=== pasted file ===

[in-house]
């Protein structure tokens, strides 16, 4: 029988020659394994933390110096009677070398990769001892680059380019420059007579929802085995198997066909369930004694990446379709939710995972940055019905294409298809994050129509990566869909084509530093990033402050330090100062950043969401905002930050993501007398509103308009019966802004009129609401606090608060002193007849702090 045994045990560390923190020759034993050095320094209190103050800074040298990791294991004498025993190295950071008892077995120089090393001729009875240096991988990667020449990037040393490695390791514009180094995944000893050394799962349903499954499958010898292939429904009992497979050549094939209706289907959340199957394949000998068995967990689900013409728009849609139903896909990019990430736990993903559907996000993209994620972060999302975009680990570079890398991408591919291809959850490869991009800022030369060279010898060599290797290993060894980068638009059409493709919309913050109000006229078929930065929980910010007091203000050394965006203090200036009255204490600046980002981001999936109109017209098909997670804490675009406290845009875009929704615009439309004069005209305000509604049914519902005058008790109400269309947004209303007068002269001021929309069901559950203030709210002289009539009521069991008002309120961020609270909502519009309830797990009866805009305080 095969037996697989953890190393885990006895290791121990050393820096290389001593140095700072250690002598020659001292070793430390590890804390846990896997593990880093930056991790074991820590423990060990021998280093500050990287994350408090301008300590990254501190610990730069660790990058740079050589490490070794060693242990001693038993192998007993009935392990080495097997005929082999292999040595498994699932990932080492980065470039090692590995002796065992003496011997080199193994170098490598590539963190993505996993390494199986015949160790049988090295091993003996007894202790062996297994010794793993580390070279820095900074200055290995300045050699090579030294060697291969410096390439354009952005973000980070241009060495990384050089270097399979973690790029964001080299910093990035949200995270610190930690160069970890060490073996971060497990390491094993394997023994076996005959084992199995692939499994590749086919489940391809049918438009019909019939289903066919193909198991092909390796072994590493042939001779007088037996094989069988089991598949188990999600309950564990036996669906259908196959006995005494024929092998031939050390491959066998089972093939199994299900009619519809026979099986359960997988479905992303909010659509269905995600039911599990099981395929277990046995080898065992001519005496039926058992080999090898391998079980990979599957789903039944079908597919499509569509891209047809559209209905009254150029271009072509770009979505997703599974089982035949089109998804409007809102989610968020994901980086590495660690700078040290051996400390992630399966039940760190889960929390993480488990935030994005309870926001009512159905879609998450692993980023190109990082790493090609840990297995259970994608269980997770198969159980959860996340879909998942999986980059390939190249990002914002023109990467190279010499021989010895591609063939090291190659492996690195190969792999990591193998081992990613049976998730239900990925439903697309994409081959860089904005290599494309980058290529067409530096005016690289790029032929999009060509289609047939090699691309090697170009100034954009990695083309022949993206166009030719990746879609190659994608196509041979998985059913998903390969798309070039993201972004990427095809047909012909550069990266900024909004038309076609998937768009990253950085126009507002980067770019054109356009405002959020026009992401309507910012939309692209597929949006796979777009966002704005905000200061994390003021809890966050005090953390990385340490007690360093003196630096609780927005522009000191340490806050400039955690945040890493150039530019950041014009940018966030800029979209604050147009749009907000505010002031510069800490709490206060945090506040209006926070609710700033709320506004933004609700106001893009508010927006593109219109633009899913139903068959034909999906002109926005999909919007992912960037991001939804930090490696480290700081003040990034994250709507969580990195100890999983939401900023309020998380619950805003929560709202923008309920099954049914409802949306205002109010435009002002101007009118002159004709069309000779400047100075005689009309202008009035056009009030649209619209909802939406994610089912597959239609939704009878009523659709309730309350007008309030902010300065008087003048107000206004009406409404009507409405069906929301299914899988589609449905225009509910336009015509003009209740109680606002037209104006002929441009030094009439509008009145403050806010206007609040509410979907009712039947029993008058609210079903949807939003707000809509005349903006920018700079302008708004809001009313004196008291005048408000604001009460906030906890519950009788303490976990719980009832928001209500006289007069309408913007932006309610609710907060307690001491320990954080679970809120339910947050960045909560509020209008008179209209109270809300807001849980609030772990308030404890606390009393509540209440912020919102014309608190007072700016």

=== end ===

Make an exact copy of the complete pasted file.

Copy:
[in-house]
């Protein structure tokens, strides 16, 4: 029988020659394994933390110096009677070398990769001892680059380019420059007579929802085995198997066909369930004694990446379709939710995972940055019905294409298809994050129509990566869909084509530093990033402050330090100062950043969401905002930050993501007398509103308009019966802004009129609401606090608060002193007849702090 045994045990560390923190020759034993050095320094209190103050800074040298990791294991004498025993190295950071008892077995120089090393001729009875240096991988990667020449990037040393490695390791514009180094995944000893050394799962349903499954499958010898292939429904009992497979050549094939209706289907959340199957394949000998068995967990689900013409728009849609139903896909990019990430736990993903559907996000993209994620972060999302975009680990570079890398991408591919291809959850490869991009800022030369060279010898060599290797290993060894980068638009059409493709919309913050109000006229078929930065929980910010007091203000050394965006203090200036009255204490600046980002981001999936109109017209098909997670804490675009406290845009875009929704615009439309004069005209305000509604049914519902005058008790109400269309947004209303007068002269001021929309069901559950203030709210002289009539009521069991008002309120961020609270909502519009309830797990009866805009305080 095969037996697989953890190393885990006895290791121990050393820096290389001593140095700072250690002598020659001292070793430390590890804390846990896997593990880093930056991790074991820590423990060990021998280093500050990287994350408090301008300590990254501190610990730069660790990058740079050589490490070794060693242990001693038993192998007993009935392990080495097997005929082999292999040595498994699932990932080492980065470039090692590995002796065992003496011997080199193994170098490598590539963190993505996993390494199986015949160790049988090295091993003996007894202790062996297994010794793993580390070279820095900074200055290995300045050699090579030294060697291969410096390439354009952005973000980070241009060495990384050089270097399979973690790029964001080299910093990035949200995270610190930690160069970890060490073996971060497990390491094993394997023994076996005959084992199995692939499994590749086919489940391809049918438009019909019939289903066919193909198991092909390796072994590493042939001779007088037996094989069988089991598949188990999600309950564990036996669906259908196959006995005494024929092998031939050390491959066998089972093939199994299900009619519809026979099986359960997988479905992303909010659509269905995600039911599990099981395929277990046995080898065992001519005496039926058992080999090898391998079980990979599957789903039944079908597919499509569509891209047809559209209905009254150029271009072509770009979505997703599974089982035949089109998804409007809102989610968020994901980086590495660690700078040290051996400390992630399966039940760190889960929390993480488990935030994005309870926001009512159905879609998450692993980023190109990082790493090609840990297995259970994608269980997770198969159980959860996340879909998942999986980059390939190249990002914002023109990467190279010499021989010895591609063939090291190659492996690195190969792999990591193998081992990613049976998730239900990925439903697309994409081959860089904005290599494309980058290529067409530096005016690289790029032929999009060509289609047939090699691309090697170009100034954009990695083309022949993206166009030719990746879609190659994608196509041979998985059913998903390969798309070039993201972004990427095809047909012909550069990266900024909004038309076609998937768009990253950085126009507002980067770019054109356009405002959020026009992401309507910012939309692209597929949006796979777009966002704005905000200061994390003021809890966050005090953390990385340490007690360093003196630096609780927005522009000191340490806050400039955690945040890493150039530019950041014009940018966030800029979209604050147009749009907000505010002031510069800490709490206060945090506040209006926070609710700033709320506004933004609700106001893009508010927006593109219109633009899913139903068959034909999906002109926005999909919007992912960037991001939804930090490696480290700081003040990034994250709507969580990195100890999983939401900023309020998380619950805003929560709202923008309920099954049914409802949306205002109010435009002002101007009118002159004709069309000779400047100075005689009309202008009035056009009030649209619209909802939406994610089912597959239609939704009878009523659709309730309350007008309030902010300065008087003048107000206004009406409404009507409405069906929301299914899988589609449905225009509910336009015509003009209740109680606002037209104006002929441009030094009439509008009145403050806010206007609040509410979907009712039947029993008058609210079903949807939003707000809509005349903006920018700079302008708004809001009313004196008291005048408000604001009460906030906890519950009788303490976990719980009832928001209500006289007069309408913007932006309610609710907060307690001491320990954080679970809120339910947050960045909560509020209008008179209209109270809300807001849980609030772990308030404890606390009393509540209440912020919102014309608190007072700016």